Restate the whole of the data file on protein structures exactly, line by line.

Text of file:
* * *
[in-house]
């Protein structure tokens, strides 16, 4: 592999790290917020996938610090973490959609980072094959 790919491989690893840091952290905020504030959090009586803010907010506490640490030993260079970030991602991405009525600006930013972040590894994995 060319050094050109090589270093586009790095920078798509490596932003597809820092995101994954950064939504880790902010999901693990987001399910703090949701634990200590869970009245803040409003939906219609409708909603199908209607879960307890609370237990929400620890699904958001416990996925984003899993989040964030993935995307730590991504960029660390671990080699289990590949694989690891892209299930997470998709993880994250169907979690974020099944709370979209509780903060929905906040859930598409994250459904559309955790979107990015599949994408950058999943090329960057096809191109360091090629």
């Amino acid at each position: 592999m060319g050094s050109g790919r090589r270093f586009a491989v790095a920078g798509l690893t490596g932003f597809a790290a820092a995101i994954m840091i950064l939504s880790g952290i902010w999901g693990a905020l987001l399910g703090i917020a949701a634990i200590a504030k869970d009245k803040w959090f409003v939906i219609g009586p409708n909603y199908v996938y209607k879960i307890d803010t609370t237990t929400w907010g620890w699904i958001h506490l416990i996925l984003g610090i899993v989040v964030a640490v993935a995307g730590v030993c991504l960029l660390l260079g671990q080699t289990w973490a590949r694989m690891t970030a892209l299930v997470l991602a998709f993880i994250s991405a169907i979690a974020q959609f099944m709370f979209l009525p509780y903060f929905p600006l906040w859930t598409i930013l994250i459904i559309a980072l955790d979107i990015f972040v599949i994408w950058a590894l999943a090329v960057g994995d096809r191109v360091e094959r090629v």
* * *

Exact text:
[in-house]
């Protein structure tokens, strides 16, 4: 592999790290917020996938610090973490959609980072094959 790919491989690893840091952290905020504030959090009586803010907010506490640490030993260079970030991602991405009525600006930013972040590894994995 060319050094050109090589270093586009790095920078798509490596932003597809820092995101994954950064939504880790902010999901693990987001399910703090949701634990200590869970009245803040409003939906219609409708909603199908209607879960307890609370237990929400620890699904958001416990996925984003899993989040964030993935995307730590991504960029660390671990080699289990590949694989690891892209299930997470998709993880994250169907979690974020099944709370979209509780903060929905906040859930598409994250459904559309955790979107990015599949994408950058999943090329960057096809191109360091090629």
């Amino acid at each position: 592999m060319g050094s050109g790919r090589r270093f586009a491989v790095a920078g798509l690893t490596g932003f597809a790290a820092a995101i994954m840091i950064l939504s880790g952290i902010w999901g693990a905020l987001l399910g703090i917020a949701a634990i200590a504030k869970d009245k803040w959090f409003v939906i219609g009586p409708n909603y199908v996938y209607k879960i307890d803010t609370t237990t929400w907010g620890w699904i958001h506490l416990i996925l984003g610090i899993v989040v964030a640490v993935a995307g730590v030993c991504l960029l660390l260079g671990q080699t289990w973490a590949r694989m690891t970030a892209l299930v997470l991602a998709f993880i994250s991405a169907i979690a974020q959609f099944m709370f979209l009525p509780y903060f929905p600006l906040w859930t598409i930013l994250i459904i559309a980072l955790d979107i990015f972040v599949i994408w950058a590894l999943a090329v960057g994995d096809r191109v360091e094959r090629v």